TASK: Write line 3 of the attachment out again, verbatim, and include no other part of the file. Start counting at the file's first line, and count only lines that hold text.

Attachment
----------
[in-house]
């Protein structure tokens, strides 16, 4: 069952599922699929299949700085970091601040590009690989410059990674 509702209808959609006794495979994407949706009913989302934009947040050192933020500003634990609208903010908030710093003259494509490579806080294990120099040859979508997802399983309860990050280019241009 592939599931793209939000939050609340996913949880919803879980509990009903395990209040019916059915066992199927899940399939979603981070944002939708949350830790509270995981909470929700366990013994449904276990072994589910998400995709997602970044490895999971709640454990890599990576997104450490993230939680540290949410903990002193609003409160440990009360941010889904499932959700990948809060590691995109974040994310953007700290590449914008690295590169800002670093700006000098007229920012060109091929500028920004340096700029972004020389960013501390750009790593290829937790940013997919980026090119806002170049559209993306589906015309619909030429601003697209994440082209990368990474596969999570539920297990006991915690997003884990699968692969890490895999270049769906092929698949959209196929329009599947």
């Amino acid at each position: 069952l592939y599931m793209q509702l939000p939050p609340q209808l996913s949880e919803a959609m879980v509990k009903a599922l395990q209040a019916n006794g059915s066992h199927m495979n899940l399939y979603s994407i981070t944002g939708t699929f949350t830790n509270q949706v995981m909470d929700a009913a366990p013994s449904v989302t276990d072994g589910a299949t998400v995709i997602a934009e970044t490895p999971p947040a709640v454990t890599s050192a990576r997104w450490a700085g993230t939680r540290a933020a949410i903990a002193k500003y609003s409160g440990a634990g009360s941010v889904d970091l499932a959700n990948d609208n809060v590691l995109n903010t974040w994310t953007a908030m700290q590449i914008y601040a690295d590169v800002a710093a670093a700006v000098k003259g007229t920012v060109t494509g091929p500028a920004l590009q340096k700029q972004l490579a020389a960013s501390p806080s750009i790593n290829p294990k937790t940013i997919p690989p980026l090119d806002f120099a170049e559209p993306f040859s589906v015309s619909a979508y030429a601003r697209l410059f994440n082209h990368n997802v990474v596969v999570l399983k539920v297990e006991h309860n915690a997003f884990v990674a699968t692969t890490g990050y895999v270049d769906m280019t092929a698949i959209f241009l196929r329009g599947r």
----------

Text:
């Amino acid at each position: 069952l592939y599931m793209q509702l939000p939050p609340q209808l996913s949880e919803a959609m879980v509990k009903a599922l395990q209040a019916n006794g059915s066992h199927m495979n899940l399939y979603s994407i981070t944002g939708t699929f949350t830790n509270q949706v995981m909470d929700a009913a366990p013994s449904v989302t276990d072994g589910a299949t998400v995709i997602a934009e970044t490895p999971p947040a709640v454990t890599s050192a990576r997104w450490a700085g993230t939680r540290a933020a949410i903990a002193k500003y609003s409160g440990a634990g009360s941010v889904d970091l499932a959700n990948d609208n809060v590691l995109n903010t974040w994310t953007a908030m700290q590449i914008y601040a690295d590169v800002a710093a670093a700006v000098k003259g007229t920012v060109t494509g091929p500028a920004l590009q340096k700029q972004l490579a020389a960013s501390p806080s750009i790593n290829p294990k937790t940013i997919p690989p980026l090119d806002f120099a170049e559209p993306f040859s589906v015309s619909a979508y030429a601003r697209l410059f994440n082209h990368n997802v990474v596969v999570l399983k539920v297990e006991h309860n915690a997003f884990v990674a699968t692969t890490g990050y895999v270049d769906m280019t092929a698949i959209f241009l196929r329009g599947r």